As a child I was not interested in history at all. What was once my least favorite class in school has now turned into a fascination. History can answer many questions we have about our past but it also leaves many questions unanswered.
One of the periods that has many unanswered questions is the Neolithic or New Stone Age. There are many questions surrounding the Neolithic period but none as interesting as the questions about the Megalithic monuments in Europe such as the stone circles found in Stonehenge and Avebury England or the menhirs and dolmens found in Carnac and Locmariaquer on the Brittany coast of France.
England is home to many prehistoric monuments but two of the more famous are found at Stonehenge and Avebury.
Avebury, the largest stone circle in England, was built around 2600 BC and contains three stone circles. While we are not sure what the original purpose of the structure was, archaeologists believe it was most likely used for some type of ceremony. Over the years, many archaeologists have suggested the ceremonies took place to make the “gods” happy. Today the site is sacred to Pagans and New Age religions who believe the stone circles offer some type of psychic power.
Also in the Wiltshire County, Stonehenge is probably the most famous prehistoric monument in the world. The standing stones of Stonehenge are arranged in circles with stones that weigh up to 400 tons. Again we are really not sure what Stonehenge’s purpose was but it is widely believed it was a type of calendar keeping track of the movements of the sun, moon and stars. As with Avebury, Stonehenge is popular with New Age religions. In fact, one New Age belief is that the stones, which came from Wales, were levitated to reach today’s location. Leave it to engineers to throw water on this belief by saying they were probably rafted on rivers and then rolled on logs.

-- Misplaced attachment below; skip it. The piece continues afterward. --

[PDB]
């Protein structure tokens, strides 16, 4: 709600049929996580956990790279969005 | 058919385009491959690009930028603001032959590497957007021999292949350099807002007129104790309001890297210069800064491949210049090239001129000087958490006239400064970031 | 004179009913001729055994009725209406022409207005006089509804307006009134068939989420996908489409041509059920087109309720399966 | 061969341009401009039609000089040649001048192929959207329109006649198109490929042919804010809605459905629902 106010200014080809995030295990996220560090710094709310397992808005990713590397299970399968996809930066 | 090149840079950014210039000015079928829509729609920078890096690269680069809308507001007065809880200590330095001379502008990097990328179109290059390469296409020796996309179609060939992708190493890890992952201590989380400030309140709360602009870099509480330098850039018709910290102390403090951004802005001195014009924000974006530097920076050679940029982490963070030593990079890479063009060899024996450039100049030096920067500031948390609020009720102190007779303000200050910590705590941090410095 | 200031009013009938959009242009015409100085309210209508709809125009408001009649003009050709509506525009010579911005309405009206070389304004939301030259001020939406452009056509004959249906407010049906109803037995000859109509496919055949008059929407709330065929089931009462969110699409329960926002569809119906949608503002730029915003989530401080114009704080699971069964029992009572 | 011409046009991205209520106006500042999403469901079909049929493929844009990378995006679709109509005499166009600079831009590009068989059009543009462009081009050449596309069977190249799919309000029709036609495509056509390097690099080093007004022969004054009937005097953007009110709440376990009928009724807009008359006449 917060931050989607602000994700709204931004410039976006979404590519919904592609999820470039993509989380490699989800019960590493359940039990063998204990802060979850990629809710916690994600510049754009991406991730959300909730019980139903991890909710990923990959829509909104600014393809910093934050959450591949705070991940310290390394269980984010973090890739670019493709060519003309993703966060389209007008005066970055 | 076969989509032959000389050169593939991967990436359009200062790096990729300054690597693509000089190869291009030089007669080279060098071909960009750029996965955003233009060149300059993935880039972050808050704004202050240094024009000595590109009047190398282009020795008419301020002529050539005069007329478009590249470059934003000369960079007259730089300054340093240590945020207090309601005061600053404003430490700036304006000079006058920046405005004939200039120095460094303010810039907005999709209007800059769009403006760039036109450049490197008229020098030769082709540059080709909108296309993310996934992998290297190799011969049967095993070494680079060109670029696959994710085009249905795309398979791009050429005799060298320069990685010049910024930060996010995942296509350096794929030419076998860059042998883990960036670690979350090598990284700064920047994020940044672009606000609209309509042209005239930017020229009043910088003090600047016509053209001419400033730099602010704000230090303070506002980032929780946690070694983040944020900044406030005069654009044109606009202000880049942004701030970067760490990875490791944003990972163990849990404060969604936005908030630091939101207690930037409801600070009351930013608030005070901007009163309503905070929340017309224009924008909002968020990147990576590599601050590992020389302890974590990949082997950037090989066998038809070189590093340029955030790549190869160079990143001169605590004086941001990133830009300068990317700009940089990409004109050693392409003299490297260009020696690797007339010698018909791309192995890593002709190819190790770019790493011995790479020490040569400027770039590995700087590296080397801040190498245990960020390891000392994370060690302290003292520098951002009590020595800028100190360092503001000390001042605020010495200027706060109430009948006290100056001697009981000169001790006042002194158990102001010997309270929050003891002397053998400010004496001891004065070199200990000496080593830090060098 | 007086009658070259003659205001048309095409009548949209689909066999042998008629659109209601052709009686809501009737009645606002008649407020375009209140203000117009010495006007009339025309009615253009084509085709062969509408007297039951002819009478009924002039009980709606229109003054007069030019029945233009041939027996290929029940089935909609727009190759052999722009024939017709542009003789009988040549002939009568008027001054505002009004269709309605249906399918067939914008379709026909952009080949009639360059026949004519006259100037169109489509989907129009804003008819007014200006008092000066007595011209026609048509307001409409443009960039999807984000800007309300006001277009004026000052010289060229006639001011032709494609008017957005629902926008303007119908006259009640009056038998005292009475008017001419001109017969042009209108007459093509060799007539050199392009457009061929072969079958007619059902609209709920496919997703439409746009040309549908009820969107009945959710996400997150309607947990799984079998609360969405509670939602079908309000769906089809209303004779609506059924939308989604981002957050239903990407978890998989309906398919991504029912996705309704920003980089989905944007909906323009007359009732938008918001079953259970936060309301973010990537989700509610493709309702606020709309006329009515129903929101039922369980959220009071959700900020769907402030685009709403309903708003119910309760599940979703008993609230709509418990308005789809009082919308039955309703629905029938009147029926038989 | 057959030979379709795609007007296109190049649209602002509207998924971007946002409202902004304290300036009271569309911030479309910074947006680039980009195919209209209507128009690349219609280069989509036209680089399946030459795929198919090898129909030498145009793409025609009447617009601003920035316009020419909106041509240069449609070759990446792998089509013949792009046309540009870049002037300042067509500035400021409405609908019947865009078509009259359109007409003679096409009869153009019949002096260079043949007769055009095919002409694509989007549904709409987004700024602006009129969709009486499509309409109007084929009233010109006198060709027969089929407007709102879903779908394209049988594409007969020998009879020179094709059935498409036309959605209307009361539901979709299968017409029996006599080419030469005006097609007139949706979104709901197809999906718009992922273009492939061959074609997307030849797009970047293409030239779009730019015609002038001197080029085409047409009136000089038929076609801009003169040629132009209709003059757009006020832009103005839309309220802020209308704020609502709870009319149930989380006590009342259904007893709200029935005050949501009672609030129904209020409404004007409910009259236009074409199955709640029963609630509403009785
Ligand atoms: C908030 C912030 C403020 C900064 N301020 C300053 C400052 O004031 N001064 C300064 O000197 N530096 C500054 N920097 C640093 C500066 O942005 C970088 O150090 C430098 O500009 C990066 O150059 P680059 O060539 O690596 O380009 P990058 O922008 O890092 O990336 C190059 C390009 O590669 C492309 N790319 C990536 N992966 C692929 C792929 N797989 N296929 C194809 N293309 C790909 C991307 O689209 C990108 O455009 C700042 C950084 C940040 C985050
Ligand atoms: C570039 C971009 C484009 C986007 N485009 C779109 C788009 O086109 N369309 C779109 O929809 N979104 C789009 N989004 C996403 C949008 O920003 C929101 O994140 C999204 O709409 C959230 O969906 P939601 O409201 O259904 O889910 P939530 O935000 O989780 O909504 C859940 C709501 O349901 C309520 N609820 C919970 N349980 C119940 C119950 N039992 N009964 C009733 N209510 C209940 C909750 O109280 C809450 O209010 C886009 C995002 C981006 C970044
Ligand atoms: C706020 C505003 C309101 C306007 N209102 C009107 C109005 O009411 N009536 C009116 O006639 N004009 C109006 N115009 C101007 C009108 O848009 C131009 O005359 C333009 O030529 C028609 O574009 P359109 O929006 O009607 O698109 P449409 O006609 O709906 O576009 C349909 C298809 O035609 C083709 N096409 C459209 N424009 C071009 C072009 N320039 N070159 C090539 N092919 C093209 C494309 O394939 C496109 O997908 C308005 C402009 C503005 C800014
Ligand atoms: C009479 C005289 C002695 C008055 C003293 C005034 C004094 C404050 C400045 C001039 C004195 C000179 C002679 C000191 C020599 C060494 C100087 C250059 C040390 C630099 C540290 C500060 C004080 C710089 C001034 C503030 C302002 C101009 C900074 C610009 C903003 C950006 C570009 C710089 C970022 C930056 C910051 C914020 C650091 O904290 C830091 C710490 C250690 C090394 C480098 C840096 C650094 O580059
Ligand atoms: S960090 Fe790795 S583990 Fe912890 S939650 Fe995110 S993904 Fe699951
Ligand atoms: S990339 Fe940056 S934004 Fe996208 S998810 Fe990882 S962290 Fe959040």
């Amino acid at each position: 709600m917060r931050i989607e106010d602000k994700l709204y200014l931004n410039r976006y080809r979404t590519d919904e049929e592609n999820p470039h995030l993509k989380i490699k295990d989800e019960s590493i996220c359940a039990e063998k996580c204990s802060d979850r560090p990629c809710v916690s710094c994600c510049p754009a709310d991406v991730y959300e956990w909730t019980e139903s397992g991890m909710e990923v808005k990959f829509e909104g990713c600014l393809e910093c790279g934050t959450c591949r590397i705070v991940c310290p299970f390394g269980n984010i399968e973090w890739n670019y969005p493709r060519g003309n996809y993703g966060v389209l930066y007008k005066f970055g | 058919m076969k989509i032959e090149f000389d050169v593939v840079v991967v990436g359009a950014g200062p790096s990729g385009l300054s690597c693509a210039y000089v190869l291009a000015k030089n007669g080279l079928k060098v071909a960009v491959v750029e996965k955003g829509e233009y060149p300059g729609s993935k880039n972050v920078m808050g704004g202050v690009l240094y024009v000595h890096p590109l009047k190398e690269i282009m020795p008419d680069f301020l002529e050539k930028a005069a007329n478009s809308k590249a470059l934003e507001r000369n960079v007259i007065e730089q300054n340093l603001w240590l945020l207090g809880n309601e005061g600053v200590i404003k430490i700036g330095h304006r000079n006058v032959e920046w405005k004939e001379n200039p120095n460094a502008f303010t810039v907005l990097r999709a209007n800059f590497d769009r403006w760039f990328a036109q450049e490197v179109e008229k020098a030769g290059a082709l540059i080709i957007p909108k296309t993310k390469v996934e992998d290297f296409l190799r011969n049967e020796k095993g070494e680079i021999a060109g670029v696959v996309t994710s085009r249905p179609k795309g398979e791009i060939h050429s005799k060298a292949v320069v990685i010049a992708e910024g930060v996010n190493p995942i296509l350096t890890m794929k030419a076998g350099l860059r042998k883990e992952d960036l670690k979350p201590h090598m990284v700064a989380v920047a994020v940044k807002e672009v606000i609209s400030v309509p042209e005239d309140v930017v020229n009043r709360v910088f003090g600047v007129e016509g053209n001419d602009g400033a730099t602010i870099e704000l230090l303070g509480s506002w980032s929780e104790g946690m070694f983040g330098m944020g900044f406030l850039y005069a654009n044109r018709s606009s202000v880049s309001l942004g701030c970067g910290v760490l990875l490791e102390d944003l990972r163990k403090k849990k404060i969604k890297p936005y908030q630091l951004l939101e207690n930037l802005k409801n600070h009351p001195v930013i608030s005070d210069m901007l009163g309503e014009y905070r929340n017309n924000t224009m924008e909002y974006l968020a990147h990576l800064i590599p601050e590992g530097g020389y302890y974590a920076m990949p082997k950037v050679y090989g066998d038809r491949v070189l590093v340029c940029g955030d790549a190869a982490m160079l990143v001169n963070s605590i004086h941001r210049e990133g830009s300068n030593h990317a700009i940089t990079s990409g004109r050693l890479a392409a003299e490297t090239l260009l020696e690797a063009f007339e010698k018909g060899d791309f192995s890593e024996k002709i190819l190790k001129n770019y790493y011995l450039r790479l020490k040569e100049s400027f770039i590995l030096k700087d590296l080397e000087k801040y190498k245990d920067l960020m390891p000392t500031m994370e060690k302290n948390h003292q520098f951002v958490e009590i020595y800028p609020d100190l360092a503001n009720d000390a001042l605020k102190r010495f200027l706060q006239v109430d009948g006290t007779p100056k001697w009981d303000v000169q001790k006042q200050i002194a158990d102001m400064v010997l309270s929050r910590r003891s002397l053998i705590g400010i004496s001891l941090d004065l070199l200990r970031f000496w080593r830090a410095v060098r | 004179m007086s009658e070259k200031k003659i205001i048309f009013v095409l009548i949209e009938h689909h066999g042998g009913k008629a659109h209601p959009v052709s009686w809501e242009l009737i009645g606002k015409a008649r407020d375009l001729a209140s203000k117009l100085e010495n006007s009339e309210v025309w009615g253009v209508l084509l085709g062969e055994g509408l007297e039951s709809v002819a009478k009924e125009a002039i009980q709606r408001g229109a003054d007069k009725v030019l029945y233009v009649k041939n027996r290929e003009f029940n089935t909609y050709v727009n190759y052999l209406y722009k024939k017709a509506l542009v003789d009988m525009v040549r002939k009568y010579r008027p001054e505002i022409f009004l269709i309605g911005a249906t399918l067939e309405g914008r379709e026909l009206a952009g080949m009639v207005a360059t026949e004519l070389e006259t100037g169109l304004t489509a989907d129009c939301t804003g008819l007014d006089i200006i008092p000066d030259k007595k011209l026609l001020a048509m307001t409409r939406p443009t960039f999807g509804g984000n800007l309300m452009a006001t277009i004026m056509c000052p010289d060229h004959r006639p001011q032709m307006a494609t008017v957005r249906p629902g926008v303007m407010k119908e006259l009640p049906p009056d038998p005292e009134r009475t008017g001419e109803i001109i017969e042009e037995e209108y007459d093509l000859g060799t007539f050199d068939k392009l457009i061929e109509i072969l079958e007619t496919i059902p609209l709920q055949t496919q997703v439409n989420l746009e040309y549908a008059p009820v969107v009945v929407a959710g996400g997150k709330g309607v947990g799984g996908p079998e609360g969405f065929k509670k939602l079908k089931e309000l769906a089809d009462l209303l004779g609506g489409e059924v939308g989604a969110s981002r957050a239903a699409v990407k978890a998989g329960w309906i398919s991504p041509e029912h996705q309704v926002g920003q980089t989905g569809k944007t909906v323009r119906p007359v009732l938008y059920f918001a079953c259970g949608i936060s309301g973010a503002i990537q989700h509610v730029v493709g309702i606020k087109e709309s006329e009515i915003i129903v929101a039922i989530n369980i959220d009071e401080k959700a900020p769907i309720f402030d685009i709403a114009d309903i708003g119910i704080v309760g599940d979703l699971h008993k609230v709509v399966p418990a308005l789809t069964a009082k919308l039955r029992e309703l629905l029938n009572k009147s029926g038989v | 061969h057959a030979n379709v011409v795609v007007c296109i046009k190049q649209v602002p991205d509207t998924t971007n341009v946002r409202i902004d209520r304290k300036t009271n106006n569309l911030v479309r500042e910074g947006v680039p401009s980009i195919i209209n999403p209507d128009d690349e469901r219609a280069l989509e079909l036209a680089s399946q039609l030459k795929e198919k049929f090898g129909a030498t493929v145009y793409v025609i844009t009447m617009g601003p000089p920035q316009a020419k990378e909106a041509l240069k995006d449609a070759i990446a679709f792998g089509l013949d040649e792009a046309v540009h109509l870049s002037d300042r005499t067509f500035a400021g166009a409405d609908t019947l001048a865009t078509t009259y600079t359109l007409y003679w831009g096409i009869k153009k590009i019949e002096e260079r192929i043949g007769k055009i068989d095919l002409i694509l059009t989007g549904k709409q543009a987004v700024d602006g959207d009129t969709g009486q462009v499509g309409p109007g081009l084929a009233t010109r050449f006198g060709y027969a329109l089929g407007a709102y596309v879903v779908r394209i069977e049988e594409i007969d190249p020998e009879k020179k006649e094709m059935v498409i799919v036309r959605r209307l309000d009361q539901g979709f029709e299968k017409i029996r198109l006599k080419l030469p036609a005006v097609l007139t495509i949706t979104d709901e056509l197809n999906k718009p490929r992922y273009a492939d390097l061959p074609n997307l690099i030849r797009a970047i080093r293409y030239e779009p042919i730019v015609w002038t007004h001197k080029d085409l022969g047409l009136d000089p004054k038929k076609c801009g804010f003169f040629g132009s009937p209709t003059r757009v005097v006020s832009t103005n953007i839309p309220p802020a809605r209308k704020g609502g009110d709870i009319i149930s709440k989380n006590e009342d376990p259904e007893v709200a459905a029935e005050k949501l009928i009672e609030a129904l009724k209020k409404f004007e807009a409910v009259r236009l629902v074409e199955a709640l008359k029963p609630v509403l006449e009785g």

France is also home to its fair share of prehistoric monuments dating from the Neolithic period which includes the menhirs and dolmens located along the Brittany coast in Carnac and Locmariaquer.
Carnac is home to about 2700 menhirs, dolmens and stone rows that are among the oldest found in Europe. Unlike the circles at Stonehenge, the menhirs in Carnac stand upright in a row stretching over a mile in length. Near Locmariaquer are three sites dating back 7000 years and include the Grand Menhir brise and the dolmen La Table des Marchand. A dolmen is a tomb that is made of standing stones with a stone slab for a roof. As with Stonehenge and Avebury, the purpose of these are not known but are thought to have been built for astronomic or religious purposes.
While history can tell us these monuments all date back to the Neolithic age, it hasn’t told us why or even how they were built. I don’t know if we will ever know the real answers, so for now we’ll be happy to see them and wonder about all the possible answers!